Jack Odell, 87, Designer of Matchbox Cars, Is Dead
By DOUGLAS MARTIN
Jack Odell, a self-trained engineer whose daughter’s mischievous habit of taking spiders to school in a matchbox prompted him to make her a tiny steamroller as a substitute — an invention that led to Matchbox Toys, maker of 3 billion Lilliputian vehicles in 12,000 models — died on July 7 in London. He was 87.
His son-in-law Josh Walsh, who announced the death, said Mr. Odell had had Parkinson’s disease.
The steamroller, made of brass and painted shiny red and green, satisfied Mr. Odell’s daughter, Anne, and so impressed her friends that Mr. Odell raced to meet their demand. It seemed a dandy toy: just right for a child’s hand but hard to swallow, no batteries, violence-free, quiet and costing just pennies to make.
By the next year, 1953, the steamroller and vehicles like it were rolling off a production line in a small factory that Mr. Odell and a pair of partners had set up in a former London pub, The Rifleman. After the steamroller came a Land Rover, a London bus, a bulldozer and a fire engine. In 1954, the 19th vehicle in the series was rolled out: a dainty MG TD roadster, the first Matchbox car. The toys quickly spread to the United States where they typically sold for 49 cents.
They were finely wrought things. Mr. Odell designed one machine to spray-paint tiny silver headlights on the models and another to mold interiors. All the dashboard dials were in precisely the right place. Some cars had more than 100 die-cast parts, including windshield wipers and ceiling hooks.
By 1962, he told The New York Times in an interview, Matchbox was knocking out a million toy automobiles a week, more than the number of real ones made by all the world’s major automakers combined.
“We produce more Rolls-Royces in a single day than the Rolls-Royce company has made in its entire history,” he said.
John William Odell was born into a poor family on March 19, 1920, in north London. He was expelled from school at 13, and later said he could not remember the reason.
“Let’s just say I was a bloody rebel,” he was quoted as saying by The Daily Telegraph, a London newspaper. He took a succession of jobs, including driving a van and selling real estate. Hired as a movie projectionist, he was fired after he put the film in backward. During World War II, he served with the Royal Army in Africa and Italy, working as a mechanic.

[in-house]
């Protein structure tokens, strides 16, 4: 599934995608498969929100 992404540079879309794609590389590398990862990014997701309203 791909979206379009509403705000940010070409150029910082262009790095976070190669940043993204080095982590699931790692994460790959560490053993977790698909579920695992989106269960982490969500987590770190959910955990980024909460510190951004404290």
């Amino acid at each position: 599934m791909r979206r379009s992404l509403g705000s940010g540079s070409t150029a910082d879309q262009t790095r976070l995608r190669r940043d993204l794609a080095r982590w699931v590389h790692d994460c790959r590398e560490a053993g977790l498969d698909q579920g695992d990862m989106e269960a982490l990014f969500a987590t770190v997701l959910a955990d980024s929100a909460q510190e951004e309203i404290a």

After the war, he found work at a small die-casting firm, sweeping the floors. Deeming the engineering work there mediocre, he figured he could do better, his son-in-law said, and decided to open his own shop.
His mother, however, refused to let him do so in her house, so he joined two war veterans at their shop. They were Leslie Smith and Rodney Smith (unrelated). They had named their company Lesney Products by combining the first syllable of Leslie’s first name and the last one of Rodney’s.
Mr. Odell and Leslie Smith soon found themselves running the shop after Rodney Smith, seeing no future in it, left. They initially made small products for cars like door handles and dashboards. Their first toy was a toy gun.
Mr. Odell made his historic steamroller in 1952. It had to fit into a matchbox because of a school rule barring any bigger toy. (Spiders fit quite nicely.)
Vehicles kept coming, in both number and kind. A milestone came in 1953 when Mr. Odell designed a model of the coronation coach of Queen Elizabeth II. More than a million were sold.
Mr. Odell visited automakers throughout the world to copy their new designs. The automakers appreciated the free publicity the ubiquitous little vehicles represented. What many consider Mr. Odell’s triumph, his 1956 collection of turn-of-the-century classics, involved deep historical research.
At its peak in the late 1960s, when it released its Superfast line of toy autos to compete with Mattel Incorporated’s Hot Wheels cars, Lesney operated more than a dozen factories. In 1982, it fell into receivership and was sold to Universal Toys. It was later picked up by Tyco Toys, which was acquired by Mattel in 1997.
Mr. Odell is survived by his wife, the former Patricia Hilsdon, two daughters, three stepdaughters and a brother.
His passion for detail was suggested by an oft-told story of how he had swooped down on a young engineer working on a tiny Ford Model T to say that the driver’s seat, a centimeter wide at most, was not padded enough to be realistic.
“In my obituary,” Mr. Odell said in 1969 as quoted by The Daily Telegraph, “I want it said I was a damn good engineer.”